Wisdom Teeth - Namibian Dental Association

Go to content

Main menu:

Wisdom Teeth

FAQ's > Answers


Q: What are impacted wisdom teeth and why must they be removed?

A: The last four molar teeth, right at the back in each corner of the mouth are called the wisdom teeth. They normally erupt into the mouth at about 17 to 21 years of age. Because they are the last teeth to appear in the mouth there is sometimes not enough space and they get stuck behind the teeth in front of them. Sometimes wisdom teeth do not grow into the mouth at all. These un-erupted or partially erupted wisdom teeth are then called ‘impacted wisdom teeth’.

In some cases wisdom teeth have enough space to erupt normally and will not cause problems. Patients where this happens are lucky and can treat their wisdom teeth just like ordinary teeth with no treatment necessary.

Problems with impacted wisdom teeth normally fall into three categories:

  • Peri-coronitis. Often only the corner of an impacted wisdom tooth erupts through the gum into the mouth. The gum tissue around this partially erupted tooth is always infected because food and bacteria get stuck below the gum. This chronic infection around the tooth is called peri-coronitis and can cause chronic discomfort that can turn into acute episodes of infection which causes severe pain and swelling.

  • Crowding. If wisdom teeth have no place to erupt into the mouth they start to ‘push’ forward against the other teeth. This can cause crowding of the teeth in front of the mouth, shifting of teeth and malocclusions. Patients who had orthodontic treatment are at risk of having the results of their orthodontic treatment ruined by this crowding caused by impacted wisdom teeth.

  • Root caries. A wisdom tooth that is angled forward and pushes against the root of the tooth in front of the wisdom tooth can be the cause of root caries. The long term effect of a wisdom tooth pressing against the root of another tooth is often the development of root decay of the tooth in front and can even lead to the loss of the affected tooth.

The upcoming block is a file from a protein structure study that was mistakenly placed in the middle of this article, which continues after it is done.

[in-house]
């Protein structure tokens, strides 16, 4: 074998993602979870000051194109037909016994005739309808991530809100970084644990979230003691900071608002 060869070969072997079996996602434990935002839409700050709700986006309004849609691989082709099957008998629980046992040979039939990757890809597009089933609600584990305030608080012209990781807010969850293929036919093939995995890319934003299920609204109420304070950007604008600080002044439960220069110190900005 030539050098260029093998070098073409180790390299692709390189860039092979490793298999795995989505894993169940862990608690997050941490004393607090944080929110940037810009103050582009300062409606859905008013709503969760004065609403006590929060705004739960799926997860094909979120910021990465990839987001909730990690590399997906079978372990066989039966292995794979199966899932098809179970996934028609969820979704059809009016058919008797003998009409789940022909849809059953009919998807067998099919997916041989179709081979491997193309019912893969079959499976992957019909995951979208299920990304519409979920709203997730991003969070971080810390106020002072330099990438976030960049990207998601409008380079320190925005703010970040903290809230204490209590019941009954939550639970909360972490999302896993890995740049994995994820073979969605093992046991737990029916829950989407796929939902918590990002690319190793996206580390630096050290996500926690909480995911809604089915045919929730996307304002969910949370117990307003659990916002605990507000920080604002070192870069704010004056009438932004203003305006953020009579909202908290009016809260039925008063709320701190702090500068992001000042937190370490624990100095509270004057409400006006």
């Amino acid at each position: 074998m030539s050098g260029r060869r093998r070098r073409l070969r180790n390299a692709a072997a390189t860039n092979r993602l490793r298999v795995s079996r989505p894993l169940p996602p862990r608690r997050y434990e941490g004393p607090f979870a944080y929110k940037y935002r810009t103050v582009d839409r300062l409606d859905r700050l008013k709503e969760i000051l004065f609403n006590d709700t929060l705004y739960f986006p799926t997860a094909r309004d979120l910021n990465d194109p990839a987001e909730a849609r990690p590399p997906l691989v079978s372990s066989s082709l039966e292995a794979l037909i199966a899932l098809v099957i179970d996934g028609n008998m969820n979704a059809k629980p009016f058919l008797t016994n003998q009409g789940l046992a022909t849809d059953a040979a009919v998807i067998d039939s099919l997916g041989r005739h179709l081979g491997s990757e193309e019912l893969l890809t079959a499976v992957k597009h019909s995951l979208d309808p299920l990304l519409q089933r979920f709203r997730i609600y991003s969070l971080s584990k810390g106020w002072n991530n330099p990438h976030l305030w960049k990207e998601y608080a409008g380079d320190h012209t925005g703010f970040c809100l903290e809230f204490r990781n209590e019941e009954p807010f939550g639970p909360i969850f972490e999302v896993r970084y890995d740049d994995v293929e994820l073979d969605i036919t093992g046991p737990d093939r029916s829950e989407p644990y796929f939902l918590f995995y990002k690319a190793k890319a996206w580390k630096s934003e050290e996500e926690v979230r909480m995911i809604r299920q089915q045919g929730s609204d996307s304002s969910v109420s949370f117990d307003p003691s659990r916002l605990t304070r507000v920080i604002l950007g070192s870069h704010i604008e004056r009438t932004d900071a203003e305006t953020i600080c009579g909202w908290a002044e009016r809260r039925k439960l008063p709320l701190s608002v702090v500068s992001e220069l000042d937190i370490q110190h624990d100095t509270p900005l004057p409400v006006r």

It is good practice to regularly evaluate erupting wisdom teeth and to take appropriate action before any of the mentioned problems with impacted wisdom teeth occur. Normally young patients will be evaluated round about the age of 18 years for possible problems with their wisdom teeth. An x-ray will be taken to determine the presence and position of the wisdom teeth as well as the potential for future problems with these teeth.

If wisdom teeth are causing specific problems, or if it appears that they will cause problems in the future, it will be recommended to have them removed.

Removal of wisdom teeth can often be done by a dentist in the dental surgery under local anesthetics. Because of the amount of anesthetic needed, wisdom teeth are often removed in sessions, two at a time.

In difficult cases or if patients are reluctant to have wisdom tooth surgery performed under local anesthetics while they are awake, the surgery can be done under general anesthetics in a hospital. Complicated cases, where the wisdom teeth are very deep in the jaw bone or where the nerves of especially the lower jaw are near the wisdom teeth, will be referred to a specialist Maxillo, Facial and Oral Surgeon to have the surgery done.

Also see the question about wisdom tooth surgery and referral to a specialist surgeon.

Back to Questions

 
Back to content | Back to main menu